I have had quite a few lease to own deals in the last couple of years. It is a great option for a scrappy startup or financially strapped business to acquire a domain name at a lower up front cost.
In the real estate world, a less common deal structure is the purchase with lease back deal. A buyer will purchase a home and lease it back to the former homeowner for a set period of time. This is often done to give the home seller time to find another home or allow the seller’s children to finish the school year without disruption.
I think this type of deal could work in the domain name industry as well, and I am curious if anyone has done it.
In the last year, funding for startups has gotten more difficult to obtain. It has also become more time consuming to raise capital. A startup that operates on an exceptional domain name might be interested in selling the domain name to raise capital and leasing it back from the buyer for a period of time. I would imagine there would be a set period of time rather than a never-ending lease, since that kind of deal wouldn’t be great for the startup.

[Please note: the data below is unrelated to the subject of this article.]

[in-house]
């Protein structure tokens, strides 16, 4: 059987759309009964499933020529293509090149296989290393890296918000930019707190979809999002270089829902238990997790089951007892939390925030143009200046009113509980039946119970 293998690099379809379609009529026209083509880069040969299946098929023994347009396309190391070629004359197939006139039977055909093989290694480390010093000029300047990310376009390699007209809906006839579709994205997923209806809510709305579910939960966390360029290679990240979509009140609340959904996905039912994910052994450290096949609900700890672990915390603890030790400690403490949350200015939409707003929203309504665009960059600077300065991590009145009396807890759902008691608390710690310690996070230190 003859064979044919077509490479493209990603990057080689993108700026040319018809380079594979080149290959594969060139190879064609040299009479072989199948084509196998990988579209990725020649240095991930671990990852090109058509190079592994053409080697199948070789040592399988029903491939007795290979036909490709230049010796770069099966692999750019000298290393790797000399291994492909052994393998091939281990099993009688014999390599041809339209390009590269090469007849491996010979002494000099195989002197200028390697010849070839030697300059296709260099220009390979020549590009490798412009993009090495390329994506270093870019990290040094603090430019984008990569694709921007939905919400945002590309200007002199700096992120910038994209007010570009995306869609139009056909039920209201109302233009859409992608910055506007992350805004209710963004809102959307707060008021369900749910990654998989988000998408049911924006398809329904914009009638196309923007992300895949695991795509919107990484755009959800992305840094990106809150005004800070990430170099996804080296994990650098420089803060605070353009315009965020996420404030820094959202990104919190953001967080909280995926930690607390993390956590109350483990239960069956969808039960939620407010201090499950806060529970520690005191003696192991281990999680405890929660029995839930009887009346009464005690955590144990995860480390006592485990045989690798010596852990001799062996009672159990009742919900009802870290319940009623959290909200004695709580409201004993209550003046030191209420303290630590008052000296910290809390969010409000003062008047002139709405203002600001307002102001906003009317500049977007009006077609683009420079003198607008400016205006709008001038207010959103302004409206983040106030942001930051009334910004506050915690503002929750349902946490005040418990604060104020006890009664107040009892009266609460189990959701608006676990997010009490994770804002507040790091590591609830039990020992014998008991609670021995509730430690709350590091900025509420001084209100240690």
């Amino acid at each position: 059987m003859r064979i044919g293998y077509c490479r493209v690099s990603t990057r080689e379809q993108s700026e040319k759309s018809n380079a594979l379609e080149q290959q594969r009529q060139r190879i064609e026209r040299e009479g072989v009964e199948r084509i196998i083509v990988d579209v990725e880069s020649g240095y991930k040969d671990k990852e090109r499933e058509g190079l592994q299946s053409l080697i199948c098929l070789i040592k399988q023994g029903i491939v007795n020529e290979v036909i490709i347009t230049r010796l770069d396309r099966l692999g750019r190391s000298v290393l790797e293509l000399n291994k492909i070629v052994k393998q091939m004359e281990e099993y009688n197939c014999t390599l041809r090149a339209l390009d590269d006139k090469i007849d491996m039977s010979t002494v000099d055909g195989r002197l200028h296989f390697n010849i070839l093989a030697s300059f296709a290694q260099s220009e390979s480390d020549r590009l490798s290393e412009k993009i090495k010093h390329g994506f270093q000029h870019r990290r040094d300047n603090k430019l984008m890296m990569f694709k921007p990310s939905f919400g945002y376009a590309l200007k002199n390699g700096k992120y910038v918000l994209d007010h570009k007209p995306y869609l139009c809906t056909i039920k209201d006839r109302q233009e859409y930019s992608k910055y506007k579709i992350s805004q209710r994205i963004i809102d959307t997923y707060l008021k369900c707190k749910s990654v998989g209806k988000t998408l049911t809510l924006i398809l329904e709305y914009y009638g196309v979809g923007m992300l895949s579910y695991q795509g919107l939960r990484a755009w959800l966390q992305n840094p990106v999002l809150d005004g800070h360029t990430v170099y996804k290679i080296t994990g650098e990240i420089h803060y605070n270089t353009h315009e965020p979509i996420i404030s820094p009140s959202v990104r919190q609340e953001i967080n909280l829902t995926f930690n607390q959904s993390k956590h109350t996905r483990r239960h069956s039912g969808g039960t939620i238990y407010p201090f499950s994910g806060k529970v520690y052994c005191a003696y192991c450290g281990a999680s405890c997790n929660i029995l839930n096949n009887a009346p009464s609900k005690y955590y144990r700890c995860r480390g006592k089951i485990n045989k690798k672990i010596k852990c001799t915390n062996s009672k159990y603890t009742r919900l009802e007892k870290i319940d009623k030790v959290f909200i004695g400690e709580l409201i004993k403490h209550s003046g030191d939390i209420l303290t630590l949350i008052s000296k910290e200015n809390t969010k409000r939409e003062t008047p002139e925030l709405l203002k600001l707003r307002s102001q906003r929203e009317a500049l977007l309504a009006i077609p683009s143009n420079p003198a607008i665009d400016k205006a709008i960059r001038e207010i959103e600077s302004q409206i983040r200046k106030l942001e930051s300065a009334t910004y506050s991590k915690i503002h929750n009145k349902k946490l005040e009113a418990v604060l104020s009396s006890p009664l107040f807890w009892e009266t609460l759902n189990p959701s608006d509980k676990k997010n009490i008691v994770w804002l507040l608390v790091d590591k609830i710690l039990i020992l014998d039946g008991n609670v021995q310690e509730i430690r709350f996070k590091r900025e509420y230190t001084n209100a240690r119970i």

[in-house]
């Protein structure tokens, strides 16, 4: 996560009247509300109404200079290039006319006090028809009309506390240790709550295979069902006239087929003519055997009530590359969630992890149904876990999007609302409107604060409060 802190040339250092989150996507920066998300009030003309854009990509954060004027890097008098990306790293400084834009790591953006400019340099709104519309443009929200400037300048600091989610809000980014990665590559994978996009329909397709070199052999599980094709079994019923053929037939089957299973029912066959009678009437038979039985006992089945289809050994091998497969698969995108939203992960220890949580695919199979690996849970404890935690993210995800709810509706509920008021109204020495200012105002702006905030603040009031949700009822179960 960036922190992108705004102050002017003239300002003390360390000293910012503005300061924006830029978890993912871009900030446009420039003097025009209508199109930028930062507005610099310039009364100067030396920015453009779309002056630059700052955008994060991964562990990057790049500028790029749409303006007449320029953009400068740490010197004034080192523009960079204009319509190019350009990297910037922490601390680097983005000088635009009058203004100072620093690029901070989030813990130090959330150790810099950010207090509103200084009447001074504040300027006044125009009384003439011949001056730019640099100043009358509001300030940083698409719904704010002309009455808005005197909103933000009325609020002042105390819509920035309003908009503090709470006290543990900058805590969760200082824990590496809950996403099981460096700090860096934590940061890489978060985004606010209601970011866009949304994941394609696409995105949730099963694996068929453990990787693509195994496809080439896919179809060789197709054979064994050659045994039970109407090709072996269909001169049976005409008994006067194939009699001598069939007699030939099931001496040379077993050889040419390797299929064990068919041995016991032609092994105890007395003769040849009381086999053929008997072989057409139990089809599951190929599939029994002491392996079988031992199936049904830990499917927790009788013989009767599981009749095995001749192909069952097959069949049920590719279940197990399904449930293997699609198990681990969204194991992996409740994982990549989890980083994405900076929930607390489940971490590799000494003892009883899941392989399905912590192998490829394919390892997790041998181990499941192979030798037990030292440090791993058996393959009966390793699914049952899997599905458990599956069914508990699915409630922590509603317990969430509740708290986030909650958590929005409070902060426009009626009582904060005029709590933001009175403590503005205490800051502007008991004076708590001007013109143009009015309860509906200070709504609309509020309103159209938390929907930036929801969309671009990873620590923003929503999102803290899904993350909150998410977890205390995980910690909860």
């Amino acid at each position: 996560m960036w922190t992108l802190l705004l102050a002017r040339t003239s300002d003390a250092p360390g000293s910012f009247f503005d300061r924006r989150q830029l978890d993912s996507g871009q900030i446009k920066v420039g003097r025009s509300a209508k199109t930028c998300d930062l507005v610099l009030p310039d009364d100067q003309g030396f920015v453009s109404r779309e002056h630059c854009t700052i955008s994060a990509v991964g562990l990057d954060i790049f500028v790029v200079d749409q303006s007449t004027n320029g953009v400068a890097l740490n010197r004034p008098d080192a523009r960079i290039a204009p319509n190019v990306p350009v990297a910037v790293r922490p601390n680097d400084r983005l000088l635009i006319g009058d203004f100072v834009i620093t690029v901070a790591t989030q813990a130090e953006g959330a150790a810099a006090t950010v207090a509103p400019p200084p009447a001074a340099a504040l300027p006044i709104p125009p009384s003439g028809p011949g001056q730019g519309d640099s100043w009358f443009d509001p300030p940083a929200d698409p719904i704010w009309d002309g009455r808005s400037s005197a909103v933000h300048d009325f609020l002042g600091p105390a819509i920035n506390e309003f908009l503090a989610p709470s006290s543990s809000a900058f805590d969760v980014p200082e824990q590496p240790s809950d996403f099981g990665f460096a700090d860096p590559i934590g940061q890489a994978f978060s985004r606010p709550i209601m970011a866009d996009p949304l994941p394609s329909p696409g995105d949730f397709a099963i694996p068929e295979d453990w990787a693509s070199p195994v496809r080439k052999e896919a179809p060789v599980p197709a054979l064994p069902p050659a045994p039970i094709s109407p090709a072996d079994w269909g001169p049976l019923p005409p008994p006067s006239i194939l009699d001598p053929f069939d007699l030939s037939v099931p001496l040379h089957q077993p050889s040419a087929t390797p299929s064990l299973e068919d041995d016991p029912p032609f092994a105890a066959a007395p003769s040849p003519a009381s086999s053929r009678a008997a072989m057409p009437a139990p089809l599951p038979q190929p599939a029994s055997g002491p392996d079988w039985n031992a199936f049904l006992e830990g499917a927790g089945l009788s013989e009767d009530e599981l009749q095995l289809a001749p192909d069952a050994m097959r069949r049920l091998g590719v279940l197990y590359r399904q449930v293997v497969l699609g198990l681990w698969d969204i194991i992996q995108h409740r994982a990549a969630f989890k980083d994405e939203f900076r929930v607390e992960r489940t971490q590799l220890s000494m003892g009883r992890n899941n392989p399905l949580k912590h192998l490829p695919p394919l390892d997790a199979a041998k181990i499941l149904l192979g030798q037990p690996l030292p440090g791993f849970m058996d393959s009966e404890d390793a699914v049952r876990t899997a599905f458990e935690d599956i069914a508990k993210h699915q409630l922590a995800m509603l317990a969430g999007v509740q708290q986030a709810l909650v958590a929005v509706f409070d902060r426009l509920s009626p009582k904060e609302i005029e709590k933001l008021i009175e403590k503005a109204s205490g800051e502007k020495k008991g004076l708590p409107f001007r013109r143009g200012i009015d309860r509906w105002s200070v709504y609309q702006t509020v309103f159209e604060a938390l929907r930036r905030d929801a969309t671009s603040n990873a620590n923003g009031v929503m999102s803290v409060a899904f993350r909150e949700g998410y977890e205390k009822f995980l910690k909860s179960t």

Here’s an idea how it would work.
Let’s say a company operates on a great one word .com domain name that is worth $500,000. A domain investor would purchase the domain name from the startup for $400,000 cash. The startup would then pay something like $12,000/month for 4 years and then reacquire the domain name. The investor would make $176,000, minus fees, if the startup pays in full. If the startup stops paying, the investor would keep the domain name and all payments.
I doubt many banks – or any – would take a domain name as collateral. There is no central MLS-type of service to accurately appraise the market value of a domain name. Domain names are also illiquid assets, so it would be tough for a bank to fairly value them.
I think the difficulty in doing something like this is two fold. First, connecting with a startup to discuss this would be a challenge. I can’t imagine anyone would be wiling to spend time soliciting startups for this type of deal. The second issue is coming up with a fair valuation.
I would consider offering this type of deal to a startup operating on a fantastic one word or even 3 letter .com domain name.
Have you ever done this type of deal before?